Govt school runs without power for 18 days in a row

  • Soumya Pillai, Hindustan Times, New Delhi
  • Updated: Aug 04, 2015 00:19 IST
A classroom at the Government Girls Senior Secondary School near north west Delhi’s Shahbad Dairy. (File photo)

Students of the Government Girls Senior Secondary School near north west Delhi’s Shahbad Dairy are attending classes without electricity, 18 days after two students were electrocuted there.

Around 5,000 students - in two shifts - are made to attend classes in dingy 6x6 metre classrooms in the humidity. Over 70 students are packed into one room.

On July 16, two students of the school were electrocuted by a naked wire lying inside the school. To prevent it from happening again, the municipal body simply disconnected power supply to the building.

Ever since, the students have been bearing the brunt.

Madhuri Kumari, a Class-10 student, said it became difficult to concentrate after the first few hours of class. “Especially after the rain, it gets so humid that it becomes impossible to sit in the classroom.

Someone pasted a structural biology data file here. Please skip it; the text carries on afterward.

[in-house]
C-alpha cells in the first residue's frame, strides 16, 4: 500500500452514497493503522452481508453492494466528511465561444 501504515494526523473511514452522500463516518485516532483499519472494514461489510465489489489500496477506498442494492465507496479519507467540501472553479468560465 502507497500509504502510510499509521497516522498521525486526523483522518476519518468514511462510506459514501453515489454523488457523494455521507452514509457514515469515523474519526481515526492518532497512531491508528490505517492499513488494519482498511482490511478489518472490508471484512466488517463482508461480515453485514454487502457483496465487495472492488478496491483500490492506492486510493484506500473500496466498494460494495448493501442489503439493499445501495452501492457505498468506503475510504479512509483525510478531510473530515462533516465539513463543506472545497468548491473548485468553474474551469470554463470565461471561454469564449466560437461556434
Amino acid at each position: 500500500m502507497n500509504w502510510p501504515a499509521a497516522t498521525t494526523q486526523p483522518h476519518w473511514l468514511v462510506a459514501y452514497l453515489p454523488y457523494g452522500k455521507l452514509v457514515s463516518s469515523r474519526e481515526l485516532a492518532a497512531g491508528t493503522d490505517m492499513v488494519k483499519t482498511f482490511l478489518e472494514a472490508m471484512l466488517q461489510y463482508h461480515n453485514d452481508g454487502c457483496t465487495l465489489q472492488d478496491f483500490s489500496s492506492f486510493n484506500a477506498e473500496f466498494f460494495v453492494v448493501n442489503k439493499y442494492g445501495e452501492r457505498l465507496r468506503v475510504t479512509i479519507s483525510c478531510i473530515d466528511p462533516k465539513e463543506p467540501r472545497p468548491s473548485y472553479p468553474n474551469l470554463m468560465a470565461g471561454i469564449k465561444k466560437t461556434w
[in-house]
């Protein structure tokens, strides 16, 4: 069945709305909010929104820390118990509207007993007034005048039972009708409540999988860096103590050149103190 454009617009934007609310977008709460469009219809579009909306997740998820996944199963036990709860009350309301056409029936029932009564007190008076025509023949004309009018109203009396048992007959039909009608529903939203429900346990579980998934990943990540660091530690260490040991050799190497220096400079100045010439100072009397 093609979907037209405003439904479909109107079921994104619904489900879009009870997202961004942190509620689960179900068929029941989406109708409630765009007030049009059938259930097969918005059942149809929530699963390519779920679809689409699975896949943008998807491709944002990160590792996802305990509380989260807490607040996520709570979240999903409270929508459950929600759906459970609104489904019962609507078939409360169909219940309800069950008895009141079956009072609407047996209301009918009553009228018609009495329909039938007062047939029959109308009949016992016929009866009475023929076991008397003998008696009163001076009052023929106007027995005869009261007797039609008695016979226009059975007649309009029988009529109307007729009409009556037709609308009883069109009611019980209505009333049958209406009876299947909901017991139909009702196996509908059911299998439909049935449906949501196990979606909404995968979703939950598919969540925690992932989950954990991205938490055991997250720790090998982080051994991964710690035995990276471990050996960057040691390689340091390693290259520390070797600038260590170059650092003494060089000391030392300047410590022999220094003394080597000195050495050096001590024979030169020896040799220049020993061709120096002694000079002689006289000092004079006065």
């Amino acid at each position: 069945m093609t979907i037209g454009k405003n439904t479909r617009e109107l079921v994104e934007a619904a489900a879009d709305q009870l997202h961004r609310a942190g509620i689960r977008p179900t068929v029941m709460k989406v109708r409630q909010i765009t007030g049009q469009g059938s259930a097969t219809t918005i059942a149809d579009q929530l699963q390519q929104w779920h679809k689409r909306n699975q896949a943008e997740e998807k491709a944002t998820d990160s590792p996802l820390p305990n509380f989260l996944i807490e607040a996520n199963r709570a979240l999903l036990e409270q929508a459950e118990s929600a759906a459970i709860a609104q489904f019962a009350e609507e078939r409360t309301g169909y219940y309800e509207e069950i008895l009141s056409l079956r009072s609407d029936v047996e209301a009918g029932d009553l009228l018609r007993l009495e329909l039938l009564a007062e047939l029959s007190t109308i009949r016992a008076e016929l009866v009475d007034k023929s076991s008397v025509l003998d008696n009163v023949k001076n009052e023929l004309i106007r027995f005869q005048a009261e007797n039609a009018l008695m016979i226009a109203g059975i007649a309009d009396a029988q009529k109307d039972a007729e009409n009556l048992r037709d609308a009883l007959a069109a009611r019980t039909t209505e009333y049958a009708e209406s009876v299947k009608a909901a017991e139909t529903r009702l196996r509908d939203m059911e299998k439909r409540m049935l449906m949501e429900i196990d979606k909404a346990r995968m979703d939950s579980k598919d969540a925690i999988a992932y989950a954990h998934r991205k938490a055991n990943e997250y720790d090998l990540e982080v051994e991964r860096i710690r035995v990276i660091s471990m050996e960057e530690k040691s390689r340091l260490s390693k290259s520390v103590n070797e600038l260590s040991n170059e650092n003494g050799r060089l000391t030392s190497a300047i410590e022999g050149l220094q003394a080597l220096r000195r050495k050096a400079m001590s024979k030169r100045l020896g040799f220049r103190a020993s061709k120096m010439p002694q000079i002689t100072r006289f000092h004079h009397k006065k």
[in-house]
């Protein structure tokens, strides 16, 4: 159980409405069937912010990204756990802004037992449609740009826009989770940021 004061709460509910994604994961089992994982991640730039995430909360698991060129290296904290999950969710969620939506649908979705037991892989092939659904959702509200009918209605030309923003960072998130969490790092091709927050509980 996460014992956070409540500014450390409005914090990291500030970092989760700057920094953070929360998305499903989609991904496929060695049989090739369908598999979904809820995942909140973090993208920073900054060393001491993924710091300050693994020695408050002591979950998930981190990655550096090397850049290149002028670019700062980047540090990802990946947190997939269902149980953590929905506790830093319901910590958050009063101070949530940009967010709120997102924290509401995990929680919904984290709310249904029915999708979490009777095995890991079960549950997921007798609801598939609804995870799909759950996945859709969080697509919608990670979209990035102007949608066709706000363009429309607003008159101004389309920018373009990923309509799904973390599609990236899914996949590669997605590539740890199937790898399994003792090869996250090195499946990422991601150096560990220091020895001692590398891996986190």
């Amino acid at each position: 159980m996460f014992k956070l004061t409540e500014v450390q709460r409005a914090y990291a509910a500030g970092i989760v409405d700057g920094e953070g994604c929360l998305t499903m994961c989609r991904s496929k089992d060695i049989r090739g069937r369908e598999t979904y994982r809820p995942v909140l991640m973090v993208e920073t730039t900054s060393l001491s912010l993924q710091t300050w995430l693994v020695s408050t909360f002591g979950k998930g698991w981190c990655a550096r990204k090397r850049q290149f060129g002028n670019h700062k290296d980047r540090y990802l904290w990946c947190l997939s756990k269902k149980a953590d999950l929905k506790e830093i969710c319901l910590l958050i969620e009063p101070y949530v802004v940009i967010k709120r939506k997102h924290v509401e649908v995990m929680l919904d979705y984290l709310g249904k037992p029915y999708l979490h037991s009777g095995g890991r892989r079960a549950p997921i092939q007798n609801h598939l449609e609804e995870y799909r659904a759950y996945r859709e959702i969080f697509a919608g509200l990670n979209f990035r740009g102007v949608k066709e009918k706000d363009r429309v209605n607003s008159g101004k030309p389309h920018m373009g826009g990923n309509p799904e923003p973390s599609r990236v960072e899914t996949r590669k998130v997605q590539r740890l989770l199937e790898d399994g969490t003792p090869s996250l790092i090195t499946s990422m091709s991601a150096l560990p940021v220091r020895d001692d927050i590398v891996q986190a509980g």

There are 60 students in our class and it gets suffocating. Students keep moving in and out of the room during class for some respite because we don’t have any other option,” said Kumari.

The school does not have a generator and the open area on the premises is often water-logged or muddy, making it difficult to conduct classes outside.

However, a team from the Government Schools Teachers’ Association (GSTA) did visit the school after teachers wrote to them about the deplorable conditions.

“We spoke to the principal and gathered that several letters have been sent to the office of the directorate of education, public works department which is incharge for maintaining the school building, and the Delhi State Industrial and Infrastructure Development Corporation (DSIIDC) which built the school. But there has been no response,” said Ajay Veer Yadav, general secretary, GSTA.

Yadav and his team also conducted a safety audit of the building and found it be dangerous for students and teachers to occupy it. “The building was constructed in 2012 and it is already in such a bad shape. In fact, some classrooms had to be closed because it was identified as risky,” said Shikha Bagga, a social activist working with the residents in the area.

She said PWD officials told her that the department that constructs a building is responsible for its maintenance for 10 years.
“The authorities are passing the buck, but the lives of children are at stake here,” said Bagga.

The education director couldn’t be reached, despite many attempts.

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